So either: a) there is a glass ceiling at the White House and Discriminator-in-Chief Obama is guilty himself of paying his female staffers significantly less than men by $12,350 per year on average, or b) Obama is guilty of statistical fraud and deception for continuing to spread misinformation about the alleged discrimination-based gender pay gap at the national level with bogus claims like “Women are paid 77 cents on the dollar for doing the same work as men.”
I also rather enjoyed the contribution of Professor Donald J. Boudreaux, author of the phenomenal Cafe Hayek blog:
In remarks today supporting government regulations designed to close the so-called gender pay gap, you asked rhetorically “What kind of example does paying women less set for our sons and daughters?”
I’m tempted to ask different questions, such as: What kind of example does your abuse of statistics in order to politically grandstand set for our sons and daughters? (Surely you know that this ‘gap’ virtually disappears when the statistics are properly controlled for differences in women’s and men’s career choices.) Or what kind of example does your incurable itch to officiously second guess and to coercively interfere with voluntary contractual arrangements between consenting adults set for our sons and daughters?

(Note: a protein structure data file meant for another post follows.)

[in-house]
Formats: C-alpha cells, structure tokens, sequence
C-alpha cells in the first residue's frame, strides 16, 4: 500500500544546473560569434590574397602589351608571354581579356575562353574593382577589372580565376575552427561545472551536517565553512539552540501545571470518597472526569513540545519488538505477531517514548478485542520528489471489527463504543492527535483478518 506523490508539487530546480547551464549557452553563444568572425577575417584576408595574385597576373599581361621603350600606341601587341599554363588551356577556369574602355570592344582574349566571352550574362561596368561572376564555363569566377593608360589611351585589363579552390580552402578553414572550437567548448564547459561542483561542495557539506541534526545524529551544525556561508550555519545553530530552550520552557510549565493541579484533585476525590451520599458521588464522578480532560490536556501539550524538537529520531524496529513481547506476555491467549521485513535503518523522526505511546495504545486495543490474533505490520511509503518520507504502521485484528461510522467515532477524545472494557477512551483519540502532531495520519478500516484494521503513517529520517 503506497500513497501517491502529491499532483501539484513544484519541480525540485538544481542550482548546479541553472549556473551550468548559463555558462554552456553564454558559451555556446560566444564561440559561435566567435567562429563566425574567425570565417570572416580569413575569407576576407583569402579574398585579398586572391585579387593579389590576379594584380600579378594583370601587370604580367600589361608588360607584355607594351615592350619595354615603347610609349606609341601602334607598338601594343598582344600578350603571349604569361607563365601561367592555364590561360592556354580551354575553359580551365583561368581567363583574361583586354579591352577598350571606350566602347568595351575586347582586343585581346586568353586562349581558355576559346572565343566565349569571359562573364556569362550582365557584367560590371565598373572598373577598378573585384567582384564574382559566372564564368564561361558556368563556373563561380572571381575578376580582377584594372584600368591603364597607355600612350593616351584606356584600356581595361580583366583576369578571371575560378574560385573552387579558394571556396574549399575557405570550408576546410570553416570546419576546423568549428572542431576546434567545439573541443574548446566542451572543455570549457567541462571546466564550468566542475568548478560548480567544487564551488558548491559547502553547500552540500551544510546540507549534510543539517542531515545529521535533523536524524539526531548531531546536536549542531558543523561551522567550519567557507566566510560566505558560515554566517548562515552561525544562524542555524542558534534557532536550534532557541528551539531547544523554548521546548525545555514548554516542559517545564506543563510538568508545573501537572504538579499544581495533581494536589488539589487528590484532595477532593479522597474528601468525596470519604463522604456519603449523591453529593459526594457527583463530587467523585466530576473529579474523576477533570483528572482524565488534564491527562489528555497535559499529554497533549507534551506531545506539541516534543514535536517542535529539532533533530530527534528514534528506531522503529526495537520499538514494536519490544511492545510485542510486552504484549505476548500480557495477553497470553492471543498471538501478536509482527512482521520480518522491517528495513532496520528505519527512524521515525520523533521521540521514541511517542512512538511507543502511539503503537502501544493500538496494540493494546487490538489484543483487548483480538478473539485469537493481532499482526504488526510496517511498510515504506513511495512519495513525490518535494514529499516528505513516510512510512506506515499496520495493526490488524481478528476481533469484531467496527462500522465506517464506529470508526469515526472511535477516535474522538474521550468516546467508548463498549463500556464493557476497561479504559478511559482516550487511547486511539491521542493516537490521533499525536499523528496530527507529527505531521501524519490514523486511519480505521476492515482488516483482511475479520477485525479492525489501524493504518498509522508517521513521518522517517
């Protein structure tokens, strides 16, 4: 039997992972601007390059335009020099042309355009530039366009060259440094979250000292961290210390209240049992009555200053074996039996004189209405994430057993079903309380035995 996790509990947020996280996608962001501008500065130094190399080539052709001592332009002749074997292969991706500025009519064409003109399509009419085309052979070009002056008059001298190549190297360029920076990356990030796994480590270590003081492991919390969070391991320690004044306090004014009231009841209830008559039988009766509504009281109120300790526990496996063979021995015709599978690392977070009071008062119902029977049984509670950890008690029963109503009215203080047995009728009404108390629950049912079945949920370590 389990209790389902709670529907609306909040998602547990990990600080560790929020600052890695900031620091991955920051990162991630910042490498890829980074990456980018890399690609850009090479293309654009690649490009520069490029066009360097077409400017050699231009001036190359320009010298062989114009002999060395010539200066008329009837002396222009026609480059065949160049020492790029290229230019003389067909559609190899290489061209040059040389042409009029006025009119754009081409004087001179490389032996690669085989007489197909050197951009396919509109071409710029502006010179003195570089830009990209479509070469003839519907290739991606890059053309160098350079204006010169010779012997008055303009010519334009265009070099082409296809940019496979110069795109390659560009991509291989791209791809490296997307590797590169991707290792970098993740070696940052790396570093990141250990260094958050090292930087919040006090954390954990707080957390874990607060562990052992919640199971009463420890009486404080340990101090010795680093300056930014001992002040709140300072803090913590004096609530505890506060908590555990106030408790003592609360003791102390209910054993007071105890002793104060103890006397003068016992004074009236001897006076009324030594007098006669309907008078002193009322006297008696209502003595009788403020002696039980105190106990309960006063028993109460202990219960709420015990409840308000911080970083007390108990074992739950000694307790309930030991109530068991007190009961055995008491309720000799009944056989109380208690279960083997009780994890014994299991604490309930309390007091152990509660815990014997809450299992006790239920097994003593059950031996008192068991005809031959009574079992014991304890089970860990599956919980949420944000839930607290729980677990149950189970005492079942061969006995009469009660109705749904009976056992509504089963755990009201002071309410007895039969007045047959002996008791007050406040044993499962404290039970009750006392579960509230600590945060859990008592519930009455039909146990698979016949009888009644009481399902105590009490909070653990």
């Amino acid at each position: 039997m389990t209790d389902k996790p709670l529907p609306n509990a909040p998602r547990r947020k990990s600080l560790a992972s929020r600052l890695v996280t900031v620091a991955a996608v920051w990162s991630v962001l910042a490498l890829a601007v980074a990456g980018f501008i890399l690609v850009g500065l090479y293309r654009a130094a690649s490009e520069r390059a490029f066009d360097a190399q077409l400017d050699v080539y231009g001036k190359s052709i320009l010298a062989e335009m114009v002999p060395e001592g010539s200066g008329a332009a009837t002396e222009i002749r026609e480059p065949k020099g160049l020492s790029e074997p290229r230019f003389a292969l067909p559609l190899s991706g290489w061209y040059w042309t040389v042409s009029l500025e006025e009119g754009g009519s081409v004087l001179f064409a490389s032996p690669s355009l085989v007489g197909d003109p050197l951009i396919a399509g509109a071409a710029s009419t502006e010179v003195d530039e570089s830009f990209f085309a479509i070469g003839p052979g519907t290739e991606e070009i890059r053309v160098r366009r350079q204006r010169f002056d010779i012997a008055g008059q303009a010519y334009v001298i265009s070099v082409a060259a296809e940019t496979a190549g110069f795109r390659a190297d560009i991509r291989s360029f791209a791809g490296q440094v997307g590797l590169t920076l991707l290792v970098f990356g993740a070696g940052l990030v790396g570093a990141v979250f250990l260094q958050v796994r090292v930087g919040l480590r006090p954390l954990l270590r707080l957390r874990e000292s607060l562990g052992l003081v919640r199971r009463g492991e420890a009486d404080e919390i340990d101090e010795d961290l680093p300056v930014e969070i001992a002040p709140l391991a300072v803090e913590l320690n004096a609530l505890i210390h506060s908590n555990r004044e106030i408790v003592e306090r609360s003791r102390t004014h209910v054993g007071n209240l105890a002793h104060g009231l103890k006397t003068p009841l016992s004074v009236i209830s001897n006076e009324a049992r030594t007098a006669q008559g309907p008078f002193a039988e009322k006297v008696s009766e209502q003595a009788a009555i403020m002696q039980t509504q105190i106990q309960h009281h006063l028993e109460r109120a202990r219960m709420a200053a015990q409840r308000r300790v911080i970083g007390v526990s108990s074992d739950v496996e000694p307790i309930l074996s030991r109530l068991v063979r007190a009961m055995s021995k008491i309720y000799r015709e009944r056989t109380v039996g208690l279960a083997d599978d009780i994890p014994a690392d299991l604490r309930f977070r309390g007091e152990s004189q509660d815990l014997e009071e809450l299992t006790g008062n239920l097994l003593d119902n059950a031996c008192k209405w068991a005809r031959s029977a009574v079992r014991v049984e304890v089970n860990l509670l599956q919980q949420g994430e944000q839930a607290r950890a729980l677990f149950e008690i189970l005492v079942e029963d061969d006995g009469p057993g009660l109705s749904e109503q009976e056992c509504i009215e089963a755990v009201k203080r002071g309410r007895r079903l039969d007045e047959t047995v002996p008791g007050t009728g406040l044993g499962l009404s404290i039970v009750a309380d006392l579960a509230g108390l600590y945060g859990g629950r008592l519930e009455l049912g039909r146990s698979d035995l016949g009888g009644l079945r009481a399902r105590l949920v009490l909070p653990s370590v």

But instead I’ll grant, for argument’s sake, the premise of your complaint about the “pay gap” and ask a different question: What kind of example does your own White House – in which, as documented by economist Mark Perry, the median salary of female employees is 16 percent lower than the median salary of male employees – set for your two daughters?
Perhaps you should stop shoving your nose into other people’s affairs and attend to your own.
Donald J. Boudreaux
Professor of Economics
Let me state unequivocally that there should not be a glass ceiling. As a man with three daughters and as someone with a blue collar background, I am as much of an advocate at busting up good ol’ boy clubs as anyone. That being said, I would not want to do so with the uninvited government regulators, who represent just as much of their own good ol’ boys network as any business. Echoing Milton Friedman, just where are we going to find these angels that will do the right thing and structure business appropriately for us through a heavy handed government approach? The big difference between business and government is the market is a relentless form of pushing companies to make optimal decisions. If a company can outcompete by employing and appropriately paying one half of the work force and thus getting more of them and getting higher productivity, a company would most surely do so, and this first mover advantage would quickly be replicated in the market. The government agency, on the other hand, has no true source of accountability.